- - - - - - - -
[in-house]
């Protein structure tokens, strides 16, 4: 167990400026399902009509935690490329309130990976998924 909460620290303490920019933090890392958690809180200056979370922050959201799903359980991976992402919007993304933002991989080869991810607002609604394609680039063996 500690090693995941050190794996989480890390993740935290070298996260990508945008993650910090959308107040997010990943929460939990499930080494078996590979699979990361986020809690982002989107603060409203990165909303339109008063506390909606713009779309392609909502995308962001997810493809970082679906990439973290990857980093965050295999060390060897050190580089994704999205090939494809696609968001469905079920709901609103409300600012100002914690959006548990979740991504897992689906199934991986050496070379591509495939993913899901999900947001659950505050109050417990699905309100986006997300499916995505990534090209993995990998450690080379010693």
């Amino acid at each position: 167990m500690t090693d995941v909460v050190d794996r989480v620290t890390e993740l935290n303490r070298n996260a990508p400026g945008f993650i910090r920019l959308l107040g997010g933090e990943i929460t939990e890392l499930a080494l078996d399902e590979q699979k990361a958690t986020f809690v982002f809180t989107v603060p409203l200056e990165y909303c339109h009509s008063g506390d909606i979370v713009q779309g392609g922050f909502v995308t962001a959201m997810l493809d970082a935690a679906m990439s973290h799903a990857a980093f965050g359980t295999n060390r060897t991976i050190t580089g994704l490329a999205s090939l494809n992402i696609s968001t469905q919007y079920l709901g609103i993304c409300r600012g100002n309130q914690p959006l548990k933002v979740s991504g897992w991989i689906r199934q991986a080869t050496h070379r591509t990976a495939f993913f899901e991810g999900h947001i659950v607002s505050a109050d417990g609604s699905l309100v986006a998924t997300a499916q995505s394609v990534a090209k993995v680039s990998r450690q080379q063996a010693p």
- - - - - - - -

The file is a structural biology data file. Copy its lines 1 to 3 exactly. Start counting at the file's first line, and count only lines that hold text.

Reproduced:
[in-house]
């Protein structure tokens, strides 16, 4: 167990400026399902009509935690490329309130990976998924 909460620290303490920019933090890392958690809180200056979370922050959201799903359980991976992402919007993304933002991989080869991810607002609604394609680039063996 500690090693995941050190794996989480890390993740935290070298996260990508945008993650910090959308107040997010990943929460939990499930080494078996590979699979990361986020809690982002989107603060409203990165909303339109008063506390909606713009779309392609909502995308962001997810493809970082679906990439973290990857980093965050295999060390060897050190580089994704999205090939494809696609968001469905079920709901609103409300600012100002914690959006548990979740991504897992689906199934991986050496070379591509495939993913899901999900947001659950505050109050417990699905309100986006997300499916995505990534090209993995990998450690080379010693």
């Amino acid at each position: 167990m500690t090693d995941v909460v050190d794996r989480v620290t890390e993740l935290n303490r070298n996260a990508p400026g945008f993650i910090r920019l959308l107040g997010g933090e990943i929460t939990e890392l499930a080494l078996d399902e590979q699979k990361a958690t986020f809690v982002f809180t989107v603060p409203l200056e990165y909303c339109h009509s008063g506390d909606i979370v713009q779309g392609g922050f909502v995308t962001a959201m997810l493809d970082a935690a679906m990439s973290h799903a990857a980093f965050g359980t295999n060390r060897t991976i050190t580089g994704l490329a999205s090939l494809n992402i696609s968001t469905q919007y079920l709901g609103i993304c409300r600012g100002n309130q914690p959006l548990k933002v979740s991504g897992w991989i689906r199934q991986a080869t050496h070379r591509t990976a495939f993913f899901e991810g999900h947001i659950v607002s505050a109050d417990g609604s699905l309100v986006a998924t997300a499916q995505s394609v990534a090209k993995v680039s990998r450690q080379q063996a010693p």